Sincerity in Buying and Selling a Business:
We believe it is essential for us as a company to be Sincere in all of our dealings with Buyers and Sellers.
Similarly, we encourage our Buyer and Seller customers to be Sincere in their dealings too.
We don't like buyers capitalising at the misfortune of the seller and vice versa. It is all about creating a win-win scenario for both Buyer and Seller.
What do we mean by Sincere? We believe the extract below is a great analogy to describe the word Sincere.
The English word Sincere is derived from the Latin - ‘sine cera’, which means ‘without wax’. According to our modern definition, “Sincere” implies an absence of pretence or hypocrisy and an adherence to truth.
As the stories go in the Roman world, it wasn’t unusual for pottery to crack after being placed in an oven to cure. A well respected potter would inspect his pottery after firing, and if any cracks were found, the vessel would be discarded and he would start over. Of course, this would increase the price and value of the piece of pottery. Less reputable potters would rub wax into the cracks and then paint over the imperfections and blemishes and pass off their pottery as perfect but sell it for cheaper prices than the fine quality pottery. The honourable pottery merchants placed signs over their stores and on their pottery bearing the phrase - ‘sine cera’ - meaning, in Latin, "without wax". It is the same idea in modern retail where products are stamped as “authentic” or “genuine”.
Some debate the truth of the ancient pottery stories, however, the idea of being Sincere, or, “without wax” in our personal lives holds water!
Careful and wise Buyers of pottery in Roman times would hold the pottery up to the sunlight. In this way they could see the wax and cracks in the pottery. Thus, the pottery was seen to be flawed as it had wax applied. The perfect pottery was ‘sine cera’ i.e. without wax.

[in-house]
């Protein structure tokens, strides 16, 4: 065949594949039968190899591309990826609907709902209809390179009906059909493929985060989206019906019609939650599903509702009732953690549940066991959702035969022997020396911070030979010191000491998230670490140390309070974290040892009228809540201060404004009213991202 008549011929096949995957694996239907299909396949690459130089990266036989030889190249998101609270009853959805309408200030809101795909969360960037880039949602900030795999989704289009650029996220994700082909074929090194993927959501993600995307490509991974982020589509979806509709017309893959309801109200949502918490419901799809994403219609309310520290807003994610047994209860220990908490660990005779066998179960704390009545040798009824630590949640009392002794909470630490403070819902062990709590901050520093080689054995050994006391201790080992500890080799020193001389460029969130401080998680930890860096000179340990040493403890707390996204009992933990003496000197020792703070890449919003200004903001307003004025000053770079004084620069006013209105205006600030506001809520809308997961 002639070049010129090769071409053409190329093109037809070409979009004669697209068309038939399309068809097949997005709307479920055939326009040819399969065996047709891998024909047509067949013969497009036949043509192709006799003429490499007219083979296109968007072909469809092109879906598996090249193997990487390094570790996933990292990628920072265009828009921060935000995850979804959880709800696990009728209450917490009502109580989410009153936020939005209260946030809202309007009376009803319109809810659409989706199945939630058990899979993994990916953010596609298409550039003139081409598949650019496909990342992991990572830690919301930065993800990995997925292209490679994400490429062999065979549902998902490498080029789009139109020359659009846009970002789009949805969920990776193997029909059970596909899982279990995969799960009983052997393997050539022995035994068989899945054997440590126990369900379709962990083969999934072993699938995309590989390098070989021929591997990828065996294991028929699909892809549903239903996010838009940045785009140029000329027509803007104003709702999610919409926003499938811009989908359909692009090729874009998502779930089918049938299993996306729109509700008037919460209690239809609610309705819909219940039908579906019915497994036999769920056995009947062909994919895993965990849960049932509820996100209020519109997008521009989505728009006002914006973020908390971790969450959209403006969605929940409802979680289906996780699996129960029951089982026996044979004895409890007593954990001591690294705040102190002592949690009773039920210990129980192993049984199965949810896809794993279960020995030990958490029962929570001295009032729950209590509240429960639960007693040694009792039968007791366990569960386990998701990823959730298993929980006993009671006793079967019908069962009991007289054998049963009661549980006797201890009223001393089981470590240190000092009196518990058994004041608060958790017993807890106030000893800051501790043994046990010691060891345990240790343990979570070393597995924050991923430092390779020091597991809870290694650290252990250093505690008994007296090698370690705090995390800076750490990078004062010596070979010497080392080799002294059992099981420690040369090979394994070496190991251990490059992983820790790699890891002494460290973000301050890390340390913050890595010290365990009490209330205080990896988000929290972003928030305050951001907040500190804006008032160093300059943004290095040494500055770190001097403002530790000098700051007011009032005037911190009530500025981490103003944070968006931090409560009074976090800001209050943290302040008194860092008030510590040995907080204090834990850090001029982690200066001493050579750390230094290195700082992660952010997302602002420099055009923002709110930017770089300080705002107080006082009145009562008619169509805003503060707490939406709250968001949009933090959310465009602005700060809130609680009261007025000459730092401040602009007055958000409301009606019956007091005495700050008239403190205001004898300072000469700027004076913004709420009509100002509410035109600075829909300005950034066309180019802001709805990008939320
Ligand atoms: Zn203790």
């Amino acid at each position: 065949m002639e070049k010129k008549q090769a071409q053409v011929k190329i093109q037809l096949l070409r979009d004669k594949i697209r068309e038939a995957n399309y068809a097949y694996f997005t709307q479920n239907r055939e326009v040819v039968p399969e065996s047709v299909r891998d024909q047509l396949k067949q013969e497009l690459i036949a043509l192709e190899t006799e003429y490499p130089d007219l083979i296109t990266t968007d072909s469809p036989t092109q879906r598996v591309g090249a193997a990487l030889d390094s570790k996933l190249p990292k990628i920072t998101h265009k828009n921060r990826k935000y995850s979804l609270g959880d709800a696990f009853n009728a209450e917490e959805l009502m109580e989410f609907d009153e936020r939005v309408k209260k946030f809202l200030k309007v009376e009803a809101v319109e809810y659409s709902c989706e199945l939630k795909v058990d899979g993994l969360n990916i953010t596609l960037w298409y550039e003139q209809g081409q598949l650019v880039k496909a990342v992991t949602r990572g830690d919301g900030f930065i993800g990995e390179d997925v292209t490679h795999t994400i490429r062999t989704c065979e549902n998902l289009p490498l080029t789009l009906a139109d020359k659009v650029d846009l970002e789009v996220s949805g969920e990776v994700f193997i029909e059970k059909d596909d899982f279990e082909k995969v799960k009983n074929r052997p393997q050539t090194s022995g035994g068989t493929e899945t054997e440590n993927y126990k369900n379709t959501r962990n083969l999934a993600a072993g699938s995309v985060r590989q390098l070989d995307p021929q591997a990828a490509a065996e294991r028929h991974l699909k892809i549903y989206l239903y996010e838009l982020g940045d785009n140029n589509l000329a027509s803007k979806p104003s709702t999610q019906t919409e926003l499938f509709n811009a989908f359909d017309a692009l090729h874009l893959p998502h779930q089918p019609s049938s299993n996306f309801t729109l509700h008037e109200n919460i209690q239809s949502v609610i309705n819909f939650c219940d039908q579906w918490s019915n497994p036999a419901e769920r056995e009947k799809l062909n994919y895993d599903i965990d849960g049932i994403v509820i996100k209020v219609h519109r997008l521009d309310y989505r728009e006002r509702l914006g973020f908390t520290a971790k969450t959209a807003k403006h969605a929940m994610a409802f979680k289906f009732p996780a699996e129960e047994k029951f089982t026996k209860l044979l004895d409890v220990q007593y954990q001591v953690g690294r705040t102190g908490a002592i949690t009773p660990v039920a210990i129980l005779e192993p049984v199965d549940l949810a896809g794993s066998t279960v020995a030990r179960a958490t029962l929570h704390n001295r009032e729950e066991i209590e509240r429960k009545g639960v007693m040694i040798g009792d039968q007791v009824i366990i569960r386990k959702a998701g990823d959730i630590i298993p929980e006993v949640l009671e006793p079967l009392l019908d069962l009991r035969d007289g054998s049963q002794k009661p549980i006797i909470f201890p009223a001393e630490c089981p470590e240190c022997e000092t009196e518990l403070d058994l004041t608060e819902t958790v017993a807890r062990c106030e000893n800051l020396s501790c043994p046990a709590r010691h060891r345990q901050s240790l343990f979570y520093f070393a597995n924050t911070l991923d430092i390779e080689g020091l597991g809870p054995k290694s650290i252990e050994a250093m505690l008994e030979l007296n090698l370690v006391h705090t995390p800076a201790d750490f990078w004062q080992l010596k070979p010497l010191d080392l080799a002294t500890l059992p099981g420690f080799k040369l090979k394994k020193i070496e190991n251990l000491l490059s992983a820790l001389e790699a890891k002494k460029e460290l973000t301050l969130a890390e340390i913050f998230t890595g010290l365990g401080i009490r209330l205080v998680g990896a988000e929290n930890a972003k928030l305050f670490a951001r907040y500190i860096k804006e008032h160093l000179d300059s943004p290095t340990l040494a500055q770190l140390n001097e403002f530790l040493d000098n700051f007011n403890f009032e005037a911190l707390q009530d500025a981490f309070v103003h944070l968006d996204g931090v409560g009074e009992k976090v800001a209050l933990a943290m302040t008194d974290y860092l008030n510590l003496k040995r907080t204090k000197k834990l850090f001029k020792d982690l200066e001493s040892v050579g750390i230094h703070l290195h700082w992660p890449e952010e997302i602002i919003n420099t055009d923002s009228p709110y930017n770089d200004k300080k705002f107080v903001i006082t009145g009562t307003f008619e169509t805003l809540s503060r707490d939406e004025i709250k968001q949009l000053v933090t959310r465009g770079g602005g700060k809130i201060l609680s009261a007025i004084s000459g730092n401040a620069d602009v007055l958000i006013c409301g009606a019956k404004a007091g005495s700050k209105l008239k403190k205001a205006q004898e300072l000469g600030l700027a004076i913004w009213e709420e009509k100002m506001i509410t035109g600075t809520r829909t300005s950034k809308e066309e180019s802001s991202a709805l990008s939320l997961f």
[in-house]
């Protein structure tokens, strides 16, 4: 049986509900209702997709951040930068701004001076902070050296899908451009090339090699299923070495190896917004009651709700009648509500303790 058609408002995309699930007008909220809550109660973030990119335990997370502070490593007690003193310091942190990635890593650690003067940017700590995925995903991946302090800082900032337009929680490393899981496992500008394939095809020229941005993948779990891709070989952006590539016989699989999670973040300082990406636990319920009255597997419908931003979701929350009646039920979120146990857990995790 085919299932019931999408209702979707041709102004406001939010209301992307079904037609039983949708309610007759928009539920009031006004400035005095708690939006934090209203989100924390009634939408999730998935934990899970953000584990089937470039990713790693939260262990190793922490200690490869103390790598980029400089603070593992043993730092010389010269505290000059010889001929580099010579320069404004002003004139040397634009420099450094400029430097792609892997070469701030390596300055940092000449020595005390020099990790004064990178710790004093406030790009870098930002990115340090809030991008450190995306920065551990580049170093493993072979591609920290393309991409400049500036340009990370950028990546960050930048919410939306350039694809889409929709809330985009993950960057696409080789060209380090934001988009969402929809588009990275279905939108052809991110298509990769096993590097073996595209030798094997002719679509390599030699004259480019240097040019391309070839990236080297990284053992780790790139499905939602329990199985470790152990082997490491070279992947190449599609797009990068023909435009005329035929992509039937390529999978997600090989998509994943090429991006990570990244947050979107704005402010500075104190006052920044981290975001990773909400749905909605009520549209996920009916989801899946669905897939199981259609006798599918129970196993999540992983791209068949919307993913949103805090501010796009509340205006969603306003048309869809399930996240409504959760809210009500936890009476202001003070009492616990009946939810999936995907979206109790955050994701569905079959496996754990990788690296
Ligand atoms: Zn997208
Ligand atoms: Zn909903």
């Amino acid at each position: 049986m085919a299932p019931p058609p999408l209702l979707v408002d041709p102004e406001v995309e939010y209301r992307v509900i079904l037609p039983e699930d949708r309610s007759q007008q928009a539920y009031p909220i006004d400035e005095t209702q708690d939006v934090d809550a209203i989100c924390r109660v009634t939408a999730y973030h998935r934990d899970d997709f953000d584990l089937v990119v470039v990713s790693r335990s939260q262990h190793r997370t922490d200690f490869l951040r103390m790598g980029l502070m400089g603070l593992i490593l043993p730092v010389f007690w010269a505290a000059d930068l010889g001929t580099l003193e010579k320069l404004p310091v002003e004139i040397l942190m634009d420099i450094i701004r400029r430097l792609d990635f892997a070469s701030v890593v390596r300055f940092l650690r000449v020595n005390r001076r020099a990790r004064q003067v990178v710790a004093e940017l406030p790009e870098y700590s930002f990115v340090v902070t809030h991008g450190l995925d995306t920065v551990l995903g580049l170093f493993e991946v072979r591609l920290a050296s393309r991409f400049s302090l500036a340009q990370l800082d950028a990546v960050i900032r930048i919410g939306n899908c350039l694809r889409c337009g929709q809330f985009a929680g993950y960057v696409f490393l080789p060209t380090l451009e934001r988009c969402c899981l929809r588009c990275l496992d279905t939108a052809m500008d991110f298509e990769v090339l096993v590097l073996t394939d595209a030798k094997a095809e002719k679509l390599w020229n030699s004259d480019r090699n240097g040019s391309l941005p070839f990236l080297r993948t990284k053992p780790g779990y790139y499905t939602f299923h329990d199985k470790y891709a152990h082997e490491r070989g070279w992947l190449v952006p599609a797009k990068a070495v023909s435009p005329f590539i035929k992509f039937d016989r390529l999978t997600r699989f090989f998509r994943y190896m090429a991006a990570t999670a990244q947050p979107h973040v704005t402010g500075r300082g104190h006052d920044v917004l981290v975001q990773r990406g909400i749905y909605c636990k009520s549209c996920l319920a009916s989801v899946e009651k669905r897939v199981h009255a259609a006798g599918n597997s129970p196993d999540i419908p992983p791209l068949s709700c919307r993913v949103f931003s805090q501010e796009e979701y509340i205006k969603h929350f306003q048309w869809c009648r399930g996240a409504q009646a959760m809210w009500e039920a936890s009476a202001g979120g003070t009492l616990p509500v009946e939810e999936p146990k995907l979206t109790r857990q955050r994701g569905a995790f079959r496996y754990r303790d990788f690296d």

So, for both Buyers and Sellers and of course our company too, we should be Sincere.
From a Buyers perspective, an example of this occurs when a Buyer doesn’t completely inform the Seller how they intend to purchase the Seller’s business from day one and thus the expectation of the Seller is badly handled e.g. often a Buyer will use the Seller’s assets to lever money (a Leveraged Buy-In) towards paying for shares, but this is not declared early on in discussions. Some Buyers also put no money down from themselves, and while in principle this may be acceptable in very few cases, more importantly the Seller is not informed of this until the Share Purchase Agreement is drawn up - at which point the penny drops and they back out of the deal - feeling very annoyed.
Similarly, from a Sellers perspective an example of this occurs when the Seller knowingly does not inform the Buyer of all the facts relevant for the Buyer to buy the business e.g. the Seller may know that an impending HMRC investigation could occur because they have been using one man band subcontractors and paid as self-employed firms, when in fact they are most definitely quasi-employees as they only have one customer i.e. the Seller. This would result in the company having to pay substantial tax post acquisition when the Buyer is now in charge, resulting in possible litigation.
No one is perfect, however, please, let’s all try our best to be as Sincere as possible, so that when the deal is ‘held up to the light’ (so to speak) we are all seen to be Sincere.
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